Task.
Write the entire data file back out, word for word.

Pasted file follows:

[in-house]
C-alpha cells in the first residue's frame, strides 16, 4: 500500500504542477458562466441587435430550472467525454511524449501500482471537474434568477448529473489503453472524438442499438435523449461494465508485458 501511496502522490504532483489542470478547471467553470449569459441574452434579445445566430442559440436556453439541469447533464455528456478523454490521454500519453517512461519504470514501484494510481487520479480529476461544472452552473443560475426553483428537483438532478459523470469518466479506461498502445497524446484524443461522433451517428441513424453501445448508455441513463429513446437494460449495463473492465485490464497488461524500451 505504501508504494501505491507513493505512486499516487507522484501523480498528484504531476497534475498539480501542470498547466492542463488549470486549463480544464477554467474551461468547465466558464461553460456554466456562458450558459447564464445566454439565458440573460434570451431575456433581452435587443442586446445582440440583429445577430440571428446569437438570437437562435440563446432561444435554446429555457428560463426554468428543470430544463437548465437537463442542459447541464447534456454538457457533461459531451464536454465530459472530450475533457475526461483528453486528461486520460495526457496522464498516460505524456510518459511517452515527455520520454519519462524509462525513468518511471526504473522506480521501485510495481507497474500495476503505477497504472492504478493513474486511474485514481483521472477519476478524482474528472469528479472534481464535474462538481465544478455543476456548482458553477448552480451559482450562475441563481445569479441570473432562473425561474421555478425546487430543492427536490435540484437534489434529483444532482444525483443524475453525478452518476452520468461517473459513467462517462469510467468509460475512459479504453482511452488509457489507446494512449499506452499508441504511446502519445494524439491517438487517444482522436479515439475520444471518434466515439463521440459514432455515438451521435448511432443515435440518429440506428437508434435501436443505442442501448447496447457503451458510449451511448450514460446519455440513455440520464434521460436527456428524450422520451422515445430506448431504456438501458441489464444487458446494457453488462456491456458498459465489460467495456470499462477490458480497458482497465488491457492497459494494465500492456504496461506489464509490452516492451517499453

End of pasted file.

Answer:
[in-house]
C-alpha cells in the first residue's frame, strides 16, 4: 500500500504542477458562466441587435430550472467525454511524449501500482471537474434568477448529473489503453472524438442499438435523449461494465508485458 501511496502522490504532483489542470478547471467553470449569459441574452434579445445566430442559440436556453439541469447533464455528456478523454490521454500519453517512461519504470514501484494510481487520479480529476461544472452552473443560475426553483428537483438532478459523470469518466479506461498502445497524446484524443461522433451517428441513424453501445448508455441513463429513446437494460449495463473492465485490464497488461524500451 505504501508504494501505491507513493505512486499516487507522484501523480498528484504531476497534475498539480501542470498547466492542463488549470486549463480544464477554467474551461468547465466558464461553460456554466456562458450558459447564464445566454439565458440573460434570451431575456433581452435587443442586446445582440440583429445577430440571428446569437438570437437562435440563446432561444435554446429555457428560463426554468428543470430544463437548465437537463442542459447541464447534456454538457457533461459531451464536454465530459472530450475533457475526461483528453486528461486520460495526457496522464498516460505524456510518459511517452515527455520520454519519462524509462525513468518511471526504473522506480521501485510495481507497474500495476503505477497504472492504478493513474486511474485514481483521472477519476478524482474528472469528479472534481464535474462538481465544478455543476456548482458553477448552480451559482450562475441563481445569479441570473432562473425561474421555478425546487430543492427536490435540484437534489434529483444532482444525483443524475453525478452518476452520468461517473459513467462517462469510467468509460475512459479504453482511452488509457489507446494512449499506452499508441504511446502519445494524439491517438487517444482522436479515439475520444471518434466515439463521440459514432455515438451521435448511432443515435440518429440506428437508434435501436443505442442501448447496447457503451458510449451511448450514460446519455440513455440520464434521460436527456428524450422520451422515445430506448431504456438501458441489464444487458446494457453488462456491456458498459465489460467495456470499462477490458480497458482497465488491457492497459494494465500492456504496461506489464509490452516492451517499453